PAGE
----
A theorem of R. J. Koch asserts that if
$X$
is a compact space endowed with a partial order
$\Gamma $ such
that
(i)
$\Gamma $ is a
closed subset of
$X\times X$,
(ii) there exists
$0\in X$
such that
$\left(0,x\right)\in \Gamma $
for each
$x\in X$,
and
(iii) for each
$x\in X$ the set
$L\left(x\right)=\left\{y:y\leqq x\right\}$ is connected, then each
point of
$X$ lies in a connected
chain containing
$0$.
In particular,
$X$
is arcwise connected. This is a corollary of the theorem: if
$X$ is a compact space and
$\Gamma $ is a partial order satisfying
(i), and if
$W$ is an open
subset of
$X$ such that each
neighborhood of each point
$x$
of
$W$ contains
a point
$y\ne x$ with
$\left(y,x\right)\in \Gamma $, then each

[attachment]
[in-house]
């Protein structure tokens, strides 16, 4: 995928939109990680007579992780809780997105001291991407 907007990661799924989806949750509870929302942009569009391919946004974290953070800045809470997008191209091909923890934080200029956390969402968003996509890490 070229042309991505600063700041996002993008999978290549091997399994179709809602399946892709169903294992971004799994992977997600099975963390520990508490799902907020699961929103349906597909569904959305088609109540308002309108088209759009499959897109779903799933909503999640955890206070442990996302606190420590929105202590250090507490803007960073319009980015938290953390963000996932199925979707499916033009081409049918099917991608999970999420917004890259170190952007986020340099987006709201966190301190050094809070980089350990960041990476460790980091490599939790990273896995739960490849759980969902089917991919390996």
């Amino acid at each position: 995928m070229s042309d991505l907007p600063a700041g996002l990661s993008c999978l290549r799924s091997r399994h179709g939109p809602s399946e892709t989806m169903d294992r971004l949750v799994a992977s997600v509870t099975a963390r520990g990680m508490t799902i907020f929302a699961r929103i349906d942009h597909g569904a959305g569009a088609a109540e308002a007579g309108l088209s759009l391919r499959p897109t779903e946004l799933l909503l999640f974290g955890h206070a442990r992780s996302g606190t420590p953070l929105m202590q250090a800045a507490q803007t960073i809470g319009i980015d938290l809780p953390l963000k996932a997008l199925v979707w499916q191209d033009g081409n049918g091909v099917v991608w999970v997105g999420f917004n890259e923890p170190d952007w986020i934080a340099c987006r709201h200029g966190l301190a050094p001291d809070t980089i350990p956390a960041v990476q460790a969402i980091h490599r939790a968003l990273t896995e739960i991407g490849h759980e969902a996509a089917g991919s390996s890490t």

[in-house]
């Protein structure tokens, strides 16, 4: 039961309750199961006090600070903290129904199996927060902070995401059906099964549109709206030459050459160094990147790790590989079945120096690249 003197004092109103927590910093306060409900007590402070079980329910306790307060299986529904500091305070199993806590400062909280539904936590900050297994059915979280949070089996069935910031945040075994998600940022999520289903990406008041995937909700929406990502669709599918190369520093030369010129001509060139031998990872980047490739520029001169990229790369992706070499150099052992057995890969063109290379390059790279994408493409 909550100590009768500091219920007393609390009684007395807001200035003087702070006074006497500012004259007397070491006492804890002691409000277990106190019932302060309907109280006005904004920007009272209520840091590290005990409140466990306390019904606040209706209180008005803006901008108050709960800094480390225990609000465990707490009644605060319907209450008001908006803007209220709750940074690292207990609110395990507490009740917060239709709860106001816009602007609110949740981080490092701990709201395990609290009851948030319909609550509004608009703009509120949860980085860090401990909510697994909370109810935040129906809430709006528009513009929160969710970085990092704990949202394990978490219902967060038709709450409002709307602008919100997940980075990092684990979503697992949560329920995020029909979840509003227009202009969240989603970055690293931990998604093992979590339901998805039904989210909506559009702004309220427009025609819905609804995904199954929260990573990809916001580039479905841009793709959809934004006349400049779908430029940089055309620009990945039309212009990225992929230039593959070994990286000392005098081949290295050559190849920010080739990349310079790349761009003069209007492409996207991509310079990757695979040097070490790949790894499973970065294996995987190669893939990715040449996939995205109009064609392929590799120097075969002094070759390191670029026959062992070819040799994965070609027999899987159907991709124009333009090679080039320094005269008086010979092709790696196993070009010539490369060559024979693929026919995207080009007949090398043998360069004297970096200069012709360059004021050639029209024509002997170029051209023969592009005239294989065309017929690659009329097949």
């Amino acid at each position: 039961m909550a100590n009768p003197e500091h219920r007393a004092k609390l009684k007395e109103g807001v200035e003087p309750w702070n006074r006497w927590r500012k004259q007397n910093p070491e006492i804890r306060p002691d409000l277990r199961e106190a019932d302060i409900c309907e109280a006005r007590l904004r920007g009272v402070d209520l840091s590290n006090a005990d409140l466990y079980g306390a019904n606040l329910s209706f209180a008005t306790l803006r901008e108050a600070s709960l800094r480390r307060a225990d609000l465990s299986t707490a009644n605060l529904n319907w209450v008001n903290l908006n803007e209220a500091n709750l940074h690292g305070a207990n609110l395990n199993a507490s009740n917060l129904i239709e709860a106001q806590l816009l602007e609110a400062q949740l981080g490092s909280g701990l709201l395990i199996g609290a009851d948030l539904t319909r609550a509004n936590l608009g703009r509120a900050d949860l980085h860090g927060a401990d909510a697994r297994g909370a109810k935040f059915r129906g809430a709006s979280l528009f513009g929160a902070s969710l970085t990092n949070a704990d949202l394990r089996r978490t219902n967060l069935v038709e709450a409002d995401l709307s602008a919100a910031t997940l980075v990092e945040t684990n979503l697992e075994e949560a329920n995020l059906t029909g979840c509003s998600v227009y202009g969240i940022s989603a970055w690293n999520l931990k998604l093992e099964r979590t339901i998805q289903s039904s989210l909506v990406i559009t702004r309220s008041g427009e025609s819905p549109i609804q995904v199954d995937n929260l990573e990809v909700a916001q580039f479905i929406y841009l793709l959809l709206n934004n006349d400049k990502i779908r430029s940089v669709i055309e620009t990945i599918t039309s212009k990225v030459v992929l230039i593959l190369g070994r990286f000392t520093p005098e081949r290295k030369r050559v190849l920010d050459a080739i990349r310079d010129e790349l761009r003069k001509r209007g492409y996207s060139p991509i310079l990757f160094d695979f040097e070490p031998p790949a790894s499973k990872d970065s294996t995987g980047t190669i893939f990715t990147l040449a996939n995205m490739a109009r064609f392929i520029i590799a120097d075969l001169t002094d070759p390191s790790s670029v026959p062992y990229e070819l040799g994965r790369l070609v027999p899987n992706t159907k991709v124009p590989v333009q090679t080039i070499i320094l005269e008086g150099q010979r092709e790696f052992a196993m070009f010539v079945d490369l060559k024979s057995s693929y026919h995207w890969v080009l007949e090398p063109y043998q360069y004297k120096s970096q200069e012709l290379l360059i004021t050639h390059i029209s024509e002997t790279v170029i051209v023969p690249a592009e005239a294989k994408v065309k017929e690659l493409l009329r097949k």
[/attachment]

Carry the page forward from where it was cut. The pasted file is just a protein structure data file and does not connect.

point of
$W$
is the supremum of a connected chain which meets
$XW$. A
new proof of these results is presented.
The first of these theorems is generalized in several ways. The compactness is
relaxed to local compactness and the assumption that each closed chain has
a zero. Moreover, the existence of a zero need not be assumed. If the set
$E$ of minimal elements
is closed, then
$E$
is joined by connected chains to all other points of
$X$. If the set
function
$L$ is
continuous, then
$E$
is necessarily closed.